Share This Article:

A Scalar Compromise Equilibrium for N-Person Prescriptive Games

Abstract Full-Text HTML Download Download as PDF (Size:2560KB) PP. 1103-1107
DOI: 10.4236/ns.2014.613098    2,340 Downloads   2,715 Views   Citations


A scalar equilibrium (SE) is defined for n-person prescriptive games in normal form. When a decision criterion (notion of rationality) is either agreed upon by the players or prescribed by an external arbiter, the resulting decision process is modeled by a suitable scalar transformation (utility function). Each n-tuple of von Neumann-Morgenstern utilities is transformed into a nonnegative scalar value between 0 and 1. Any n-tuple yielding a largest scalar value determines an SE, which is always a pure strategy profile. SEs can be computed much faster than Nash equilibria, for example; and the decision criterion need not be based on the players’ selfishness. To illustrate the SE, we define a compromise equilibrium, establish its Pareto optimality, and present examples comparing it to other solution concepts.

Conflicts of Interest

The authors declare no conflicts of interest.

Cite this paper

Corley, H. , Charoensri, S. and Engsuwan, N. (2014) A Scalar Compromise Equilibrium for N-Person Prescriptive Games. Natural Science, 6, 1103-1107. doi: 10.4236/ns.2014.613098.


[1] Aumann, R. (1985) What Is Game Theory Trying to Accomplish? In: Arrow, K. and Honkapohja, S., Eds., Frontiers of Economics, Basil Blackwell, Oxford, 5-46.
[2] Maschler, M., Solan, E. and Zamir, S. (2013) Game Theory. Cambridge University Press, Cambridge.
[3] Myerson, R. (1991) Game Theory: Analysis of Conflict. Harvard University Press, Cambridge.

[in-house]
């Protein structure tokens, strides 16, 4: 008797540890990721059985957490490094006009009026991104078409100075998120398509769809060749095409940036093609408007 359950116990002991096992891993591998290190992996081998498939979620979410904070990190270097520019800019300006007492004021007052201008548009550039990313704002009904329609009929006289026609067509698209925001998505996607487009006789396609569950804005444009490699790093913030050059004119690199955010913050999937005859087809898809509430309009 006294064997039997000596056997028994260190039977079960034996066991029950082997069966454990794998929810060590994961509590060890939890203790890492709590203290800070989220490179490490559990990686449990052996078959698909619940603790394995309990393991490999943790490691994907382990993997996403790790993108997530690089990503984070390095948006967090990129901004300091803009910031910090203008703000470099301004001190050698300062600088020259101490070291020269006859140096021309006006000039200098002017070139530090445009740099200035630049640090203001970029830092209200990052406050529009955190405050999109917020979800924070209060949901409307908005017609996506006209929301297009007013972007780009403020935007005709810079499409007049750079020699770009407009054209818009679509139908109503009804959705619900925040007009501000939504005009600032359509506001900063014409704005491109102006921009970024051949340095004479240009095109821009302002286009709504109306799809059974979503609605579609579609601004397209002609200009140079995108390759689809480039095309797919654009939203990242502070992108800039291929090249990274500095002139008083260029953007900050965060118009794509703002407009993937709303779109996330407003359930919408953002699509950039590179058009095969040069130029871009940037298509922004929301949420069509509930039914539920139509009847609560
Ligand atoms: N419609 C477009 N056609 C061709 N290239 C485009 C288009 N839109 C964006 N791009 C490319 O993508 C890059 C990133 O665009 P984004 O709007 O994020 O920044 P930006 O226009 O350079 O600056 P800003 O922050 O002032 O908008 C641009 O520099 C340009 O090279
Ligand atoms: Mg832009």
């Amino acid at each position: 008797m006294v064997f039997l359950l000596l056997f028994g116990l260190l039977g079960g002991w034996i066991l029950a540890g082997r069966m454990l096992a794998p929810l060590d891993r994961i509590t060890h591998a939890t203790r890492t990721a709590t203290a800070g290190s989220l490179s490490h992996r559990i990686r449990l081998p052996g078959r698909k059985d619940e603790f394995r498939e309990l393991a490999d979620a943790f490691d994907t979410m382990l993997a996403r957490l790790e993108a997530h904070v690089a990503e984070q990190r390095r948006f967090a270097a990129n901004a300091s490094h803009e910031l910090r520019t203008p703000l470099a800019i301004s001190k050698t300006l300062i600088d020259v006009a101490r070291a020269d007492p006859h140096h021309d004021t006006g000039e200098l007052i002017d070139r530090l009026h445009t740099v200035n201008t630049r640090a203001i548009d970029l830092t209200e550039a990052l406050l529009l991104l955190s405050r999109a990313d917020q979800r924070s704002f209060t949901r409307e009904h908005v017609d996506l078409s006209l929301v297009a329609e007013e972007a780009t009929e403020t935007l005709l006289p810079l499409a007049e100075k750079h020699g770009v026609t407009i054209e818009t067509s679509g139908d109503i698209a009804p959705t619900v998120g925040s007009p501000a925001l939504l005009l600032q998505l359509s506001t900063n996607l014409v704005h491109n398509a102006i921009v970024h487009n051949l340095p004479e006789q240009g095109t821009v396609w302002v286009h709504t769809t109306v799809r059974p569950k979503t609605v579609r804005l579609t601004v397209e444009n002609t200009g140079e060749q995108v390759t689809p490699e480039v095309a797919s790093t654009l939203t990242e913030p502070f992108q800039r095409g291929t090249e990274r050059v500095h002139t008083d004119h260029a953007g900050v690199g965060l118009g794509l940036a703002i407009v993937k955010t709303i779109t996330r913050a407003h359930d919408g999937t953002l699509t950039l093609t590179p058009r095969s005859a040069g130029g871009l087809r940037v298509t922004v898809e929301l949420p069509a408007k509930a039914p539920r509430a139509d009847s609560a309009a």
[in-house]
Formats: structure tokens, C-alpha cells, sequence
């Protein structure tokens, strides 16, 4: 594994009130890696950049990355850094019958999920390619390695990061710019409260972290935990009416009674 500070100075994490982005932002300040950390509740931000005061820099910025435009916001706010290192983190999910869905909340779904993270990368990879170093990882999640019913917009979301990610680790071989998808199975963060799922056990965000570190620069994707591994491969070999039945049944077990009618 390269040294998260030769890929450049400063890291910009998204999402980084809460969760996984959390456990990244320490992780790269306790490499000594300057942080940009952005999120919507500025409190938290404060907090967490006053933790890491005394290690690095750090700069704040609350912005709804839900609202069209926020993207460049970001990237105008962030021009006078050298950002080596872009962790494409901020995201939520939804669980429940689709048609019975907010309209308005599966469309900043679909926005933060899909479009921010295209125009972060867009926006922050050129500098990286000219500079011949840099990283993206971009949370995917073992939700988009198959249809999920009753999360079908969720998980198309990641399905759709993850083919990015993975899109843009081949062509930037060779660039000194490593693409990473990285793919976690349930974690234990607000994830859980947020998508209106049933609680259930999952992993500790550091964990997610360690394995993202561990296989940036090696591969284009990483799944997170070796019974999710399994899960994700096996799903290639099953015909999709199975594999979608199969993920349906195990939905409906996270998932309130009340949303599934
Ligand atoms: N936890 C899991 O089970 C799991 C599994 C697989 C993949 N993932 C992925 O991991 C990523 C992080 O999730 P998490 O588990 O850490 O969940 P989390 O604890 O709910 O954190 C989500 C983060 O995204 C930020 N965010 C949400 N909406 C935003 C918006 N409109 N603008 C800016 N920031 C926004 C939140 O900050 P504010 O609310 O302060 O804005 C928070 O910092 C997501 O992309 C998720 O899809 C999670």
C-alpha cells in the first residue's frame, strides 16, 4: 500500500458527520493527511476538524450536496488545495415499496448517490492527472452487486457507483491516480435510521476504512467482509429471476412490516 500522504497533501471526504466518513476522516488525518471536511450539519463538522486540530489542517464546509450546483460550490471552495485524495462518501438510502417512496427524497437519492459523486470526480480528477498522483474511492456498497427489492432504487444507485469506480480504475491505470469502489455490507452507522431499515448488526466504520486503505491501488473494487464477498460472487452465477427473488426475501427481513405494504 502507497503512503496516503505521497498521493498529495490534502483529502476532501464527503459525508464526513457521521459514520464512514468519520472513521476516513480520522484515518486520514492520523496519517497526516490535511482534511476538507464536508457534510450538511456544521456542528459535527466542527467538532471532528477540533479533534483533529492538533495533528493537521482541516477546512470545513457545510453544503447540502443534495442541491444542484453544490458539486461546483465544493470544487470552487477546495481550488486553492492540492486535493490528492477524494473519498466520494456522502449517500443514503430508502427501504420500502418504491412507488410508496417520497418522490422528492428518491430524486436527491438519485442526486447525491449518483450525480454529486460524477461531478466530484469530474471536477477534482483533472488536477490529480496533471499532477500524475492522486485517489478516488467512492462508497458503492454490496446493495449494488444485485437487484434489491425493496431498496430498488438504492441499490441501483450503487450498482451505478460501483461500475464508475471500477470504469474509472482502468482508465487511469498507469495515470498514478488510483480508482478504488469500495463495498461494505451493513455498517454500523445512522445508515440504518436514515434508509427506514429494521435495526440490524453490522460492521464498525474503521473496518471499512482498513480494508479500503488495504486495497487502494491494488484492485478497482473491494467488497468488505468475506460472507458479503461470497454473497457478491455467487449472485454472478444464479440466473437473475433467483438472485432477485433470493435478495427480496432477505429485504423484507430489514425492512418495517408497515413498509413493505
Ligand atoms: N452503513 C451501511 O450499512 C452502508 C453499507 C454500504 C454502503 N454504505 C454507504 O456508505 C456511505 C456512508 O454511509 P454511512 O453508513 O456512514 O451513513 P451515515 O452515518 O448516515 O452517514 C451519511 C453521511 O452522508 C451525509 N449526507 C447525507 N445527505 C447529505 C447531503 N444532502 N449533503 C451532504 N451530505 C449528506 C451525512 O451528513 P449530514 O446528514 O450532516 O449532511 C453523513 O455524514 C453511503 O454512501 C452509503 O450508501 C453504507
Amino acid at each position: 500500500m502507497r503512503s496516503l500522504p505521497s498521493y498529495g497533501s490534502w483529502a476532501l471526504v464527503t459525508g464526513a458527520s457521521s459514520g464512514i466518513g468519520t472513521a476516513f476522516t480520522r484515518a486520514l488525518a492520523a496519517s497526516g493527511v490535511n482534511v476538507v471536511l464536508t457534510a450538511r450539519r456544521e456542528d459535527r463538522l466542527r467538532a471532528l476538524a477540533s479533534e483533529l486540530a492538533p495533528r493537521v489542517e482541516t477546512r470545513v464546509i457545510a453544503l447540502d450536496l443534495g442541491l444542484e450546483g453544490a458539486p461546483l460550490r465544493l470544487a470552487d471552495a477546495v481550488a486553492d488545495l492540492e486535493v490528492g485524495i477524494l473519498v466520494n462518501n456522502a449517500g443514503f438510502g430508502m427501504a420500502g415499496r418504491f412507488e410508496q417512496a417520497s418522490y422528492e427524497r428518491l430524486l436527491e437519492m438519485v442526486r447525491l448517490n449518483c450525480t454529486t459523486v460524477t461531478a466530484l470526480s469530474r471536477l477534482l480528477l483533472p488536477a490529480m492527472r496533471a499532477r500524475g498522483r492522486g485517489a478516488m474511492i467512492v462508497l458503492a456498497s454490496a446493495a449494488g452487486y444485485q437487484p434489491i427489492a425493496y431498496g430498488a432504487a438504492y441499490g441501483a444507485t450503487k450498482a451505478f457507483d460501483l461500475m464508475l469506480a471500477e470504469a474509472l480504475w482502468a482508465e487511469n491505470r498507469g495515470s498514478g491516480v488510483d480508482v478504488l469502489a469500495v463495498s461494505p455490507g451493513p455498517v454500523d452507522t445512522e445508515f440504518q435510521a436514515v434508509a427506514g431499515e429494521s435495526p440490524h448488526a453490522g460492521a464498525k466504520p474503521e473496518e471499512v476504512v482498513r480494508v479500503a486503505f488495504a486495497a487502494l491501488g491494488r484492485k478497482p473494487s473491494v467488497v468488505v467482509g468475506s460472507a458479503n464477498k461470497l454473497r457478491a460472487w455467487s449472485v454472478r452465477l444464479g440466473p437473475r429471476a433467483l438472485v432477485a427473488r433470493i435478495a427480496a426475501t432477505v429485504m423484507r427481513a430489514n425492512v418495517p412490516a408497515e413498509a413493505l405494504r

[4] Nash, J. (1950) Equilibrium Points in N-Person Games. Proceedings of the National Academy of Sciences, 36, 48-49.
[5] Nash, J. (1951) Non-Cooperative Games. The Annals of Mathematics, 54, 286-295.
[6] Poundstone, W. (2011) Prisoner’s Dilemma. Random House, New York.
[7] Beckenkamp, M. (2006) A Game-Theoretic Taxonomy of Social Dilemmas. Central European Journal of Operations Research, 14, 337-353.
[8] Rubinstein, A. (1991) Comments on the Interpretation of Game Theory. Econometrica, 59, 909-924.
[9] Daskalakis, C., Goldberg, P. and Papadimitriou, C. (2009) The Complexity of Computing a Nash Equilibrium. SIAM Journal on Computing, 39, 195-209.
[10] Barbera, S., Hammond, P. and Seidl, C. (1999) Handbook of Utility Theory: Volume 1 Principles. Springer, New York.
[11] Barbera, S., Hammond, P. and Seidl, C. (2004) Handbook of Utility Theory: Volume 2 Extensions. Springer, New York.
[12] Rabin, M. (1993) Incorporating Fairness into Game Theory and Economics. The American Economic Review, 83, 1281-1302.
[13] Korth, C. (2009) Fairness in Bargaining and Markets. Springer-Verlag, New York.
[14] Ehrgott, M. (2005) Multicriteria Optimization. Springer-Verlag, New York.
[15] Harsanyi, J. and Selten, R. (1988) A General Theory of Equilibrium Selection in Games. MIT Press, Cambridge.
[16] Cooper, R. (1998) Coordination Games. Cambridge University Press, Cambridge.

comments powered by Disqus

Copyright © 2018 by authors and Scientific Research Publishing Inc.

Creative Commons License

This work and the related PDF file are licensed under a Creative Commons Attribution 4.0 International License.